Ecologizing Marxism at Long March Space
From its beginnings in the 1927 Jiangxi Soviet, Marxist politics and thought in China has long been distinguished from European counterparts with a focus on land, the condition of agricultural peasants and the structure of rural land ownership. Today, as societies around the world grapple with the unique civilizational challenge of climate change, curators and artists associated with the Long March Space in Beijing’s 798 Arts District have led a unique research initiative, trying to unearth what links there might be between Chinese Marxism as a historical practice and experience and ecological movements. What is China’s “ecological civilization,” and what are its ideological origins? Given the unquestionably parlous state of much of China’s air, water, and soil—what the reading group understands as a deficiency or a lack—what unique contribution can China and her politics bring to the challenge of climate change? Most of all, can the art world—with its commercialism and gossip, its unique global community of morally compromised adventurers—can we make the change from champagne socialists to carbon-neutral Marxists?
Long March isn’t alone in bringing contemporary art spaces, discourses and practices to bear on climate change, a problem which seems so terrifying that we are bound to respond to it in any way that we can. Across greater China and the world, curators and intellectuals are trying to put the resources of contemporary art to work in considering how our urban civilization relates to the resources of the earth, and how we might reconfigure that relationship towards sustainability in a way consonant with equality. It can be difficult to consider the question posed by climate change without succumbing to melancholic feelings of powerlessness. Indeed, the conceit of “deficit” that the Long March reading group came up with reflects our sense of powerlessness; we find ourselves in a pre-existing situation, one that we didn’t choose and find difficult to change, but impossible to live with. In the communist society so vaguely described by Marx—“where nobody has one exclusive sphere of activity but each can become accomplished in any branch he wishes, society regulates the general production and thus makes it possible for me to do one thing today and another tomorrow, to hunt in the morning, fish in the afternoon, rear cattle in the evening, criticize after dinner, just as I have a mind, without ever becoming hunter, fisherman, herdsman or critic”—in such a civilization, artists would pursue whatever they had in mind. But in the world we live in, and specifically in China, artists’ works are linked with the notion of social progress formally within the structure of Mao Zedong’s Yan’an Symposium on Arts and Literature. Art for art’s sake is not sustainable in this time of crisis; artists, like every other person alive today, must come up with their own solutions to the existential dilemmas of climate change. In this respect, it’s nice that artists and curators around the world are considering this question, but in reality, the Chinese government is leading the move towards green technologies, in the face of recalcitrance from, for example, the US government. Therefore, understanding how the ideas and history of Marxism in China interlock with ecological thought, as Long March has set out to do, is crucial.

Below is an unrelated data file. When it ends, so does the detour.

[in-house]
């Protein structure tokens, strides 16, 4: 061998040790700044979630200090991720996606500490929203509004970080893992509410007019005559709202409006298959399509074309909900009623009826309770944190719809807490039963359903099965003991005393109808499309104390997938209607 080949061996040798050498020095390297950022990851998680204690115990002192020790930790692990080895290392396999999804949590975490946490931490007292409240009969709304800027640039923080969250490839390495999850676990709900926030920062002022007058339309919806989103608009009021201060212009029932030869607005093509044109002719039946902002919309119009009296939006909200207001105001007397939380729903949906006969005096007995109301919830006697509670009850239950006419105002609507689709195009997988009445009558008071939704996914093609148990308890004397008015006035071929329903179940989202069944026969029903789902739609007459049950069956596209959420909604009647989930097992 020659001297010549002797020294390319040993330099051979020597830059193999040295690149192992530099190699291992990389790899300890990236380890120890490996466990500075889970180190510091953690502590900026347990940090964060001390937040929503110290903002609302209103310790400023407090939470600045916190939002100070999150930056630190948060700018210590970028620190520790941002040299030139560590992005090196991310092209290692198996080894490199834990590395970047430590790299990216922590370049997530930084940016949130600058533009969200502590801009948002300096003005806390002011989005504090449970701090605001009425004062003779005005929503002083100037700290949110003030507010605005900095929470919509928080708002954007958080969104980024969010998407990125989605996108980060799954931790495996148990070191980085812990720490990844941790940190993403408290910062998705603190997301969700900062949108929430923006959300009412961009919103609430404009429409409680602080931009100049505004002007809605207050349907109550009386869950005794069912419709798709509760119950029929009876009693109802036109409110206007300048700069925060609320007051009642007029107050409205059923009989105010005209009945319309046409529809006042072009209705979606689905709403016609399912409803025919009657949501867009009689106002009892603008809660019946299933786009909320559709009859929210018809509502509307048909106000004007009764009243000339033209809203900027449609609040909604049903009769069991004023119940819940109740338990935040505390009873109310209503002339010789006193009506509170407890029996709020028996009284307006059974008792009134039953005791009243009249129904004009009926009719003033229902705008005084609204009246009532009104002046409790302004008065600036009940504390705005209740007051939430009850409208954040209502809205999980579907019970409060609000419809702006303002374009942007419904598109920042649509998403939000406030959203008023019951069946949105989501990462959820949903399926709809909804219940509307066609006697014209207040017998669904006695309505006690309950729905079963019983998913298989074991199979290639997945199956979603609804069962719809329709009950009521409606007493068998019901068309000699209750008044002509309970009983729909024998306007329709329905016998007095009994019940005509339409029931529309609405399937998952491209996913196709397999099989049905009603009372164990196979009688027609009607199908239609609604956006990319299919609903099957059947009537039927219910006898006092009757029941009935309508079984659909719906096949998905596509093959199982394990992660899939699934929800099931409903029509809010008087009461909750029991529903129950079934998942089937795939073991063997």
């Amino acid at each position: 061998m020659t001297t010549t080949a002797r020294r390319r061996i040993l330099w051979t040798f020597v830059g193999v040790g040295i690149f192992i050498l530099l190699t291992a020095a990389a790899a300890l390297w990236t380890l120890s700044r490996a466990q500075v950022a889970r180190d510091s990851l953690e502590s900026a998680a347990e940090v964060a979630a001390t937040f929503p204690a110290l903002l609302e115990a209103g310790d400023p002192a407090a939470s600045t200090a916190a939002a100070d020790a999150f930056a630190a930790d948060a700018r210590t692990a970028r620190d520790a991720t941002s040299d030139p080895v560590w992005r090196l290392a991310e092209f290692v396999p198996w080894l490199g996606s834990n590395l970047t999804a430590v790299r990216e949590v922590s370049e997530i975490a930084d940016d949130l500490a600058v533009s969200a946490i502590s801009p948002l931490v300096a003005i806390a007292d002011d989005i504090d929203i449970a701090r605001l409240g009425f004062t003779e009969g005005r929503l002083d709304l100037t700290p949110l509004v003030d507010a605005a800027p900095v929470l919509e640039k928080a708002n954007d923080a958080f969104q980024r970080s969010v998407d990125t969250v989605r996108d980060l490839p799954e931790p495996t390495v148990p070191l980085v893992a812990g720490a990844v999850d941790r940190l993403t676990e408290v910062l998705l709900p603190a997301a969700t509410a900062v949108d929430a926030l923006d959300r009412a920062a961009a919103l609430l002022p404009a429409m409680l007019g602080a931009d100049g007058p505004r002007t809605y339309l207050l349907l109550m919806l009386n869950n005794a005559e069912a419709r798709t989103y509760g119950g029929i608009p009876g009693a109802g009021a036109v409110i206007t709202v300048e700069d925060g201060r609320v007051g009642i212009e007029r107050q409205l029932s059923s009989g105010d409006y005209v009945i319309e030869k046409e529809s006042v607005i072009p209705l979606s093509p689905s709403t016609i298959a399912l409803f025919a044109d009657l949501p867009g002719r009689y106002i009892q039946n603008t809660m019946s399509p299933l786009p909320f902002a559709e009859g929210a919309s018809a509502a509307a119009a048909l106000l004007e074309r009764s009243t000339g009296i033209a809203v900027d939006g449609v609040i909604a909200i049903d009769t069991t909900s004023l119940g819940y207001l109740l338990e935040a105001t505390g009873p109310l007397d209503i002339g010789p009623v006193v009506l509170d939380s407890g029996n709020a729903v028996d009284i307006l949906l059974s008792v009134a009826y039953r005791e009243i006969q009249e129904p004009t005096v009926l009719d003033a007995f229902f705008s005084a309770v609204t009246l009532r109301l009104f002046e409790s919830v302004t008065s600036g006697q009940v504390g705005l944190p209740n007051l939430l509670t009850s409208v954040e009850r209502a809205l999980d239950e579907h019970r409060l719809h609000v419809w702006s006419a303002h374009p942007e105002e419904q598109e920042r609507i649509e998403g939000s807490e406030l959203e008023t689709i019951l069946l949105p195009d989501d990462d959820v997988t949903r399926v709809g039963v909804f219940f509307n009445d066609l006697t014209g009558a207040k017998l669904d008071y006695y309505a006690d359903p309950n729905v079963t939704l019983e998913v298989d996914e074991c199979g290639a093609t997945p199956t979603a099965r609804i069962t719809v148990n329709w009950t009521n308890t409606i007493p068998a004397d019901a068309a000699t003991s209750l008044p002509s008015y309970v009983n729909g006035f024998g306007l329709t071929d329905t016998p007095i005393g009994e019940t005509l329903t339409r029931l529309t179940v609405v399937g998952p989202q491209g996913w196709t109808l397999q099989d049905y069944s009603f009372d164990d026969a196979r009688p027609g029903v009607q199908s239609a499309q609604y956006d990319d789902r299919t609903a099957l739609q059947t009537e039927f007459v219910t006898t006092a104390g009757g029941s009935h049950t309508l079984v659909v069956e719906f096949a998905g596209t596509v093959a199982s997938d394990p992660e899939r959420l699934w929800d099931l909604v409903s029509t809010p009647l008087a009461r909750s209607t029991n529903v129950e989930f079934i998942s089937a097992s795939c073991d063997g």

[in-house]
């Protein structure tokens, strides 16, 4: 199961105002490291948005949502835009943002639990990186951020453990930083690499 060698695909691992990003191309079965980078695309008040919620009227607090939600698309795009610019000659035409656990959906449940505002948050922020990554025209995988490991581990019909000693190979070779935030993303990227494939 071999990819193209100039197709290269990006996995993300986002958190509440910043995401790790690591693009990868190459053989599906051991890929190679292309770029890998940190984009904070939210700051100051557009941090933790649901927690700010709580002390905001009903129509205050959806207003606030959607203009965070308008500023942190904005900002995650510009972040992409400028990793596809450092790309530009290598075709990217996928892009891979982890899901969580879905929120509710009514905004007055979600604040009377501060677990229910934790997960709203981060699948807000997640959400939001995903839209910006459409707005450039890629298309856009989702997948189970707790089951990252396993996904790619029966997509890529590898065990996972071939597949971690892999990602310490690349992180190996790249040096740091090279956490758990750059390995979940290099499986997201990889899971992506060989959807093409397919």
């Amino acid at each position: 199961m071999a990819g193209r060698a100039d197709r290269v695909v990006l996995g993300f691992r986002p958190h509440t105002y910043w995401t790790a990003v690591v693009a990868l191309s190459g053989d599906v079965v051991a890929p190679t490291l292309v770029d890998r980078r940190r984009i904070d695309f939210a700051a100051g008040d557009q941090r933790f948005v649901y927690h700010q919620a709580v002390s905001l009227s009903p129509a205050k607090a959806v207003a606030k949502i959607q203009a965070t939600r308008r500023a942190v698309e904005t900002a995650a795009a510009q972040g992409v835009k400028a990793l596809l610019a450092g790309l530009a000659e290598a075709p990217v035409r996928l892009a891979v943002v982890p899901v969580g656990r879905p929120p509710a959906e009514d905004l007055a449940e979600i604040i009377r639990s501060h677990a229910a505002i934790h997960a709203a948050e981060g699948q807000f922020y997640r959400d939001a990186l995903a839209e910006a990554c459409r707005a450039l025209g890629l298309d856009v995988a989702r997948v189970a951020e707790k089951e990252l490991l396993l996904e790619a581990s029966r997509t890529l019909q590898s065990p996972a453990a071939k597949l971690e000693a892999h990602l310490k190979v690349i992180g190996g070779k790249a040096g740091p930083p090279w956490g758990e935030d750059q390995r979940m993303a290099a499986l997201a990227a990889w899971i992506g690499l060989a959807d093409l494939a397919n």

The sense that we are in a given situation, called geworfenheit by Heidegger, has been weaponized by Ackbar Abbas within the form of “poor theory”—rather than observing our world and our existence within it, as Heidegger would have us do, Abbas and therefore, the Long March team, would have us look around our environment, even if it is the grey chill of a Jiuxianqiao November, with an eye to the tools available to us to changing it—“us[ing] the tools at hand to take the present to task.” In this respect, poor theory and Long March’s approach is precisely Marxist; not to observe the world, but to change it. Artists such as Tao Hui, who explores the pathways of goods in China’s new digital economy in Sichuan to Shenzhen, Mao Chenyu, whose Automatic Paddy recalls previous Marxist explorations of rural Hunanese agricultural communities in its “speculative response to breakdowns in the rice paddy ecosystem.” It’s a future born of a scarcity of light, a scarcity of food, and a scarcity of humans, or Liang Shuo’s “Collection of Wood, Paper and Stones,” which utilizes Chinese landscape painting techniques to integrate the new (and often hideous) built environment into the framework of Chinese painterly aesthetics—returning to the sites that Wang Wei visited during the T’ang, and painting what he sees—these artists and others in the Long March show situate us in the ecology of China’s diverse regions and beyond, from Hunan to Shaanxi to the Greater Bay Area and the Northeast—share what they’ve found there, and give us a strong sense of where we actually are, as we head into 2020, with only a decade to go before 2 degrees Celsius of warming is a fait accompli.